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Mark Carney has presented a menu of EU regulations that the UK could roll back after Brexit, suggesting that a cap on bankers’ bonuses, an element of insurance regulation and the full weight of rules on challenger banks and building societies could all be removed.

Insisting that such changes to financial regulation would not amount to a “race to the bottom”, the governor of the Bank of England on Wednesday laid out rules the UK could change after it leaves the EU.

“There are things we don’t think are necessary,” Mr Carney told a London audience when asked whether the City would become a “Singapore-on-Sea” after Brexit. “There are areas we would make changes but within the context of maintaining the overall levels of resilience.”

Mr Carney suggested the UK might expand its financial services sector from 10 times its GDP to between 15 and 20 times during the next few decades.

The City is divided as to how much divergence from Brussels’ rules the UK should contemplate as Brexit looms in March 2019. Some say it is an opportunity to cast off overly burdensome regulations, while others believe it is important to tack close to the EU because retaining access to the single market could hang on whether the bloc deems the UK to have an “equivalent” set of rules.

More widely, countries such as the US are examining whether there needs to be a recalibration of the vast swath of rules introduced in the wake of the financial crisis.

Mr Carney also chairs the Basel-headquartered Financial Stability Board, which makes recommendations to the G20 countries and whose prominence expanded during the crisis. He said on Wednesday that the FSB and others needed the “self-confidence” to re-examine rules that are not working or have not been calibrated correctly, otherwise there was a risk of those rules fragmenting around the world.

The BoE and the UK’s financial regulator, the Financial Conduct Authority, have insisted there will not be a “bonfire of regulations” after Brexit. In a speech that preceded his comments, Mr Carney on Wednesday eschewed light-touch regulation, arguing that it led directly to the crisis.

But Mr Carney’s statement is the clearest signal yet that the UK authorities think some areas are ripe for reform.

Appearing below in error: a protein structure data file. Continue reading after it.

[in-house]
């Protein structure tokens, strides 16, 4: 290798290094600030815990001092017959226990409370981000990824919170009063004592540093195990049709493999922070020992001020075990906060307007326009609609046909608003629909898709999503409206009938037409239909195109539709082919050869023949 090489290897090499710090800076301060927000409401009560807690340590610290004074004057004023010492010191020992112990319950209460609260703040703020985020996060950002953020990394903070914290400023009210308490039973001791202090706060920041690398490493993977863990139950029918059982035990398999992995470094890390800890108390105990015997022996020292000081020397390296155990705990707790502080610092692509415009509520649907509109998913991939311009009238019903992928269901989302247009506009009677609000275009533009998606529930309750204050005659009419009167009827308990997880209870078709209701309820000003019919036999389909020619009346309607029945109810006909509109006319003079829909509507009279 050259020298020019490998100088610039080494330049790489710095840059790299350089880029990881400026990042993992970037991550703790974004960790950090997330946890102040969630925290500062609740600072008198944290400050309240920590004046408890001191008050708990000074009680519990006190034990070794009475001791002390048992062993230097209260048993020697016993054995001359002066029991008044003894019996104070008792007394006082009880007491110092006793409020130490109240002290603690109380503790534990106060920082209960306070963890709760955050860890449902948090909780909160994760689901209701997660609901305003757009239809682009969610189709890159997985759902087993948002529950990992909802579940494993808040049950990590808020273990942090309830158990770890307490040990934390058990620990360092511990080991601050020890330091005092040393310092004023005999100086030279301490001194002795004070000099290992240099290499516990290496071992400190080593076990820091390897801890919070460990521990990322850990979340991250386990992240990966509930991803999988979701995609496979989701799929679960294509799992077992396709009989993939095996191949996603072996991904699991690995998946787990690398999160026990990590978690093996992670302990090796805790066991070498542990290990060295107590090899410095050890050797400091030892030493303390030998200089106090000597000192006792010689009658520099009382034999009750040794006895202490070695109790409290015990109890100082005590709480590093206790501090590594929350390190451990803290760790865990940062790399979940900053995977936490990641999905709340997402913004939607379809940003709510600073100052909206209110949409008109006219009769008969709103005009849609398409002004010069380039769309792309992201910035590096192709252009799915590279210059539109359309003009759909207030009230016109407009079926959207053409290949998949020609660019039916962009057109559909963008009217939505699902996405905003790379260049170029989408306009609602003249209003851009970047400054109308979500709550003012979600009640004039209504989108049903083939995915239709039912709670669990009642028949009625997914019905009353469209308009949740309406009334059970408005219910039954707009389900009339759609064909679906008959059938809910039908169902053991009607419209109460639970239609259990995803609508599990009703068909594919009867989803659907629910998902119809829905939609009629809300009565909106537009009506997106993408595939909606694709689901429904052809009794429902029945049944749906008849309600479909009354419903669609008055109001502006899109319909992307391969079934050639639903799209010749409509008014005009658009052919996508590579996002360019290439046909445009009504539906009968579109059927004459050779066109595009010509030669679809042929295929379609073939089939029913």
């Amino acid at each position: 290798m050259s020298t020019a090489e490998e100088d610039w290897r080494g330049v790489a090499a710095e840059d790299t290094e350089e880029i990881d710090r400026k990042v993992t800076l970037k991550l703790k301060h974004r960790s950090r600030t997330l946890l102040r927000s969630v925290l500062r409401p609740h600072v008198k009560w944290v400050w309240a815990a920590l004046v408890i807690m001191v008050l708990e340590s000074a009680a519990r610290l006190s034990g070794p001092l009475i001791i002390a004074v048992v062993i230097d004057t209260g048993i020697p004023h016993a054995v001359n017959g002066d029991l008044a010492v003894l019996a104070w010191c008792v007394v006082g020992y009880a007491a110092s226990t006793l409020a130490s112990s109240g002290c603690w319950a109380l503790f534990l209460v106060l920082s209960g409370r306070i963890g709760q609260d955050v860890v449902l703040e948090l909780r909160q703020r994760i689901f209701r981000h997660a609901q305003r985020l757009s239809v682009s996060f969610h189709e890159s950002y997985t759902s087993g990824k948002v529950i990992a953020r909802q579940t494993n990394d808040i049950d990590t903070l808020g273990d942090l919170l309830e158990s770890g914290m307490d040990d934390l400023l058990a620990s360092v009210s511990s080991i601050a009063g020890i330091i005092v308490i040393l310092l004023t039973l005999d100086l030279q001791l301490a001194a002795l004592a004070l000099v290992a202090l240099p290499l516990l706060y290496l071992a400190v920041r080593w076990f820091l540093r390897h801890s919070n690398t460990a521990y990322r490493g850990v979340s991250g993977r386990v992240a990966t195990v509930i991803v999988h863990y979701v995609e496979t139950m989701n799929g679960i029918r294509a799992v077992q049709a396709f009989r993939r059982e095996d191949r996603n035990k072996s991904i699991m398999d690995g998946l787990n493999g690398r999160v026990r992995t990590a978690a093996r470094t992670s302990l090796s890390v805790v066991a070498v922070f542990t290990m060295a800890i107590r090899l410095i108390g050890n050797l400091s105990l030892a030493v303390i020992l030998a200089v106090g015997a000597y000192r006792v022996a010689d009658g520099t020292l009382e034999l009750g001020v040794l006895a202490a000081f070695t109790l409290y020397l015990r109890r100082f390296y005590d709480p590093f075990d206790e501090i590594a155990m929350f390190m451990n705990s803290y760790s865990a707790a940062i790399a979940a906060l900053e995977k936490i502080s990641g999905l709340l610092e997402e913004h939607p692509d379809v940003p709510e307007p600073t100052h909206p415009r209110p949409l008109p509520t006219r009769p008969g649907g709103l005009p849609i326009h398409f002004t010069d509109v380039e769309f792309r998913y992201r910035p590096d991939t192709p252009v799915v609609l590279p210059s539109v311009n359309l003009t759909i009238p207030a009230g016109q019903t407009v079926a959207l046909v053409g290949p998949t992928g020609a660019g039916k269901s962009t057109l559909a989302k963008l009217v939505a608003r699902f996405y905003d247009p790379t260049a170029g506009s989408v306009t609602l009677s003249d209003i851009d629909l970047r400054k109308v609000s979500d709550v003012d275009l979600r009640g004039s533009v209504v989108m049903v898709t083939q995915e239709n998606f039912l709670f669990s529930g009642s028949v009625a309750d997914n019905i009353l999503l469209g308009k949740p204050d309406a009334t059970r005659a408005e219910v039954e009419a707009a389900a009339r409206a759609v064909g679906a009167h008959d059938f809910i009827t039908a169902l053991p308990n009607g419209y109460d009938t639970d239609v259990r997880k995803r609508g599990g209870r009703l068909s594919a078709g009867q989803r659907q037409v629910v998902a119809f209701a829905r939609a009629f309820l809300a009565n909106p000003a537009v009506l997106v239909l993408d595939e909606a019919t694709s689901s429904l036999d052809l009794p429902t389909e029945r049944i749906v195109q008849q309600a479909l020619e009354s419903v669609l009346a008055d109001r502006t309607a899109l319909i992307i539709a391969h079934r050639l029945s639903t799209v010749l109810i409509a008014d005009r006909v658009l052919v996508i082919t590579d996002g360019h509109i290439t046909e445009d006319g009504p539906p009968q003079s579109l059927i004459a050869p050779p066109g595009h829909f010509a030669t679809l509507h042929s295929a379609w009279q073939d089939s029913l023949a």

The UK and the EU have long clashed over the bonus cap, with the UK threatening to legally challenge the measure before eventually introducing it.

Equally, there have long been questions about the fairness of the so-called risk margin, an element of the EU’s Solvency II insurance rules that were introduced nearly two years ago.

Most strikingly, Mr Carney confirmed that UK regulators do not think that the full weight of global rules for banks should be applied to building societies and challenger banks.

“We think in general there should be more proportionate‎ regulation,” Mr Carney said, building on previous comments made by his deputy and the UK’s top banking supervisor, Sam Woods.

Mr Carney was speaking at an event to mark the two-year anniversary of the FICC Market Standards Board, which was set up in the wake of a series of scandals that tainted the City’s reputation, including the rigging of foreign-exchange and Libor benchmarks.

The BoE and FCA confirmed on Wednesday that Sonia, another reference rate, will be used as an alternative to Libor after that benchmark is phased out in 2021.

The head of the FCA, Andrew Bailey, called time on Libor, or the London Interbank Offered Rate, earlier this year, saying it was not fit for purpose. Banks and inter-dealer brokers paid nearly $10bn in fines as a result of the Libor-rigging scandal.

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